When there was no "America."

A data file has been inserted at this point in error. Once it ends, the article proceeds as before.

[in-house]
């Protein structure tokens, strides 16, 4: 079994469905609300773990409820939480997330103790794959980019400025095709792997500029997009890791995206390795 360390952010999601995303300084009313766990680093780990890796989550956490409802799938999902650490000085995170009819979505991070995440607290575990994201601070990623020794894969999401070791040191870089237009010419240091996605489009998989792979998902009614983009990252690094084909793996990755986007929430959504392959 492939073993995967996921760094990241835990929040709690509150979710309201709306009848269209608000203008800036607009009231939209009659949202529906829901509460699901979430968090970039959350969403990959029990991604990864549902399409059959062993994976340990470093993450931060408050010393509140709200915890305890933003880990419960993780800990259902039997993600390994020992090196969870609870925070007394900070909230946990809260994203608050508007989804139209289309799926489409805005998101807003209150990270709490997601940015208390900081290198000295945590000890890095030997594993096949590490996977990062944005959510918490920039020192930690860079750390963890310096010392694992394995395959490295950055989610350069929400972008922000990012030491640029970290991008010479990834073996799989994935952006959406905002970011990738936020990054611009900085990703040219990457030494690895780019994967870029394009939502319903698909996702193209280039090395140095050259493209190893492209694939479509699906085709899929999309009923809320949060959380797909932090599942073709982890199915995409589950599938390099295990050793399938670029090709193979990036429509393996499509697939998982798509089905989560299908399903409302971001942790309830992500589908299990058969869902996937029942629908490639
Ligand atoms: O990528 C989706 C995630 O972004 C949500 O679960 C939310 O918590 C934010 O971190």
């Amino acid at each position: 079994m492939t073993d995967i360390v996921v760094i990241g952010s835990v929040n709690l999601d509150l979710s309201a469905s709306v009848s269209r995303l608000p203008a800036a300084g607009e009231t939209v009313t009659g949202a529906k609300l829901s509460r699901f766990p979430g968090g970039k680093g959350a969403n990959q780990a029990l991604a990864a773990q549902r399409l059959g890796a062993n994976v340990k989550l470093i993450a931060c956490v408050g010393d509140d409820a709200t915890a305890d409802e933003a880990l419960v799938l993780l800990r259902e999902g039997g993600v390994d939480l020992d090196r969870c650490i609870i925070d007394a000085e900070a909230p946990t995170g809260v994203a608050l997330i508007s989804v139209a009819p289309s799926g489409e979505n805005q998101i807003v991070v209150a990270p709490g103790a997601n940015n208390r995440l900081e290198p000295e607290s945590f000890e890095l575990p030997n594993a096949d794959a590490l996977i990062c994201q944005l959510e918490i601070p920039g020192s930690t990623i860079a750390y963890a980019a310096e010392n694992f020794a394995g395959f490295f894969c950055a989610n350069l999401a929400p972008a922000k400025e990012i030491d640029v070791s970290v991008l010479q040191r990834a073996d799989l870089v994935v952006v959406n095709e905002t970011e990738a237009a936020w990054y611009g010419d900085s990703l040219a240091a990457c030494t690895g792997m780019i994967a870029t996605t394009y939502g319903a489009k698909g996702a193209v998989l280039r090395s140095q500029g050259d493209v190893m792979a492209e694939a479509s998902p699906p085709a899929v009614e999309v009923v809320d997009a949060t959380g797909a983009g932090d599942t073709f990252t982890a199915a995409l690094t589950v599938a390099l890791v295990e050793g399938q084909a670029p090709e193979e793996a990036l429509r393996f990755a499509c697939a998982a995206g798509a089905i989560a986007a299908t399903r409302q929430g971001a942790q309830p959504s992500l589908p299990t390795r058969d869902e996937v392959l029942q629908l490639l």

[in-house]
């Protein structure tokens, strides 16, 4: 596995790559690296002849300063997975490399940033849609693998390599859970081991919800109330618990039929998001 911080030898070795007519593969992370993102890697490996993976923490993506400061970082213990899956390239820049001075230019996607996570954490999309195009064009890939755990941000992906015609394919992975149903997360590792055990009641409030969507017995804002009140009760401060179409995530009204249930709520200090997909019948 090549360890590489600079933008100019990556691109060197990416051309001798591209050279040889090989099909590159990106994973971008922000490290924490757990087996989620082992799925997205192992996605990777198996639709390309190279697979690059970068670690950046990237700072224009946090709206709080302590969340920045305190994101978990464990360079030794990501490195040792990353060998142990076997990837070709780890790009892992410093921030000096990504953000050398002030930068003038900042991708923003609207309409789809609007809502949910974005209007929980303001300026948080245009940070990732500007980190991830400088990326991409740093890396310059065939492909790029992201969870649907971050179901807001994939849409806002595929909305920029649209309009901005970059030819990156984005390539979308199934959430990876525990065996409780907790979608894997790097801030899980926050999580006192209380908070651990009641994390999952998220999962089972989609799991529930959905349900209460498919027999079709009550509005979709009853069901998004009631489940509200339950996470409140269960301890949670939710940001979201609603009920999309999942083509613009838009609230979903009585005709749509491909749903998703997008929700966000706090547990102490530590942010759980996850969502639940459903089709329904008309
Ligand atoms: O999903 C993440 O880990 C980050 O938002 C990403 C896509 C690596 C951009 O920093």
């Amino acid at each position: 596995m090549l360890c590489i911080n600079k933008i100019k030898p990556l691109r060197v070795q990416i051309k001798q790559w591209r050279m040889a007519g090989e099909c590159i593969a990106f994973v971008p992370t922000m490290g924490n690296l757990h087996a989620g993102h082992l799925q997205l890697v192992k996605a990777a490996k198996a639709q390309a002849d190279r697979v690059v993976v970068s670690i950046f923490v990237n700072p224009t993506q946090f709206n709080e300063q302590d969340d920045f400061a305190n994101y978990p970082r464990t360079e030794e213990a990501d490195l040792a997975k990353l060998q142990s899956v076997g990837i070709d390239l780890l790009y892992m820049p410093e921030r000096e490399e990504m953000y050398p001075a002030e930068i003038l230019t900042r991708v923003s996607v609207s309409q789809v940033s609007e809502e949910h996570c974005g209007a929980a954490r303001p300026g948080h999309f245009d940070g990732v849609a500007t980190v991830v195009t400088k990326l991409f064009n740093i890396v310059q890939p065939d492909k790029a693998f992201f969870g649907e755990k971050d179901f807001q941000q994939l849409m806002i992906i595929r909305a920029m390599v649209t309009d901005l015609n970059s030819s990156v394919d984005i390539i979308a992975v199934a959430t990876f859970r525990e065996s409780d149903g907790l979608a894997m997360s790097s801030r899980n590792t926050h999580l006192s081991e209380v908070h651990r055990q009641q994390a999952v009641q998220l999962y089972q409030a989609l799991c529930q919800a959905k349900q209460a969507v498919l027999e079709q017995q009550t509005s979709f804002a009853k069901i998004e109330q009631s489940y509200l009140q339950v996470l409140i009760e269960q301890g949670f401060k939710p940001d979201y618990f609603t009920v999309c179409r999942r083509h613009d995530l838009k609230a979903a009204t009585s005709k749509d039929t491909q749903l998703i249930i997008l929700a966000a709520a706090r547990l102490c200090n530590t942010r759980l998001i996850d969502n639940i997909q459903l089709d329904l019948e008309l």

The multi-award-winning Atanarjuat: The Fast Runner is the first Inuit-produced, Inuktitut language, feature-length dramatic film. Based on a thousand-year-old Inuit legend, Atanarjuat is the story of the unraveling of the nomadic community of Igloolik when an evil shaman overpowers the legitimate leader and initiates internal discord. The main focus of that discord is a woman, Atuat, who is desired by two men from the opposing camps, Atanarjuat and Oki, who engage in a dramatic skull-banging Inuit ritual. Atanarjuat wins and marries Atuat, but there is absolutely no live-happily-ever-after. Oki is still resentful, and when his sluttish sister seduces Atanarjuat's brother after becoming Atanarjuat's second wife, Oki kills the brother, and Atanarjuat only escapes by running naked miles and miles across the tundra -- in one of the most unique action scenes ever filmed. But Oki is not done -- he rapes Atuat and murders his own father before Atanarjuat returns to confront him. Surprisingly, however, Atanarjuat shuns revenge, proclaims an end to the spiraling violence, and the elders perform an exorcism ritual that restores a badly needed sense of order to the community. The film is designed, according to writer Paul Apak, to offset the effects of colonial paternalism on his people and foster healthy social relationships between Inuit in Igloolik and cultural outsiders. "Atanarjuat is a universal story with emotions people all over the world can understand," adds director Zacharias Kunuk, "It is also totally Inuit: a story we all heard as children, told and acted by Inuit."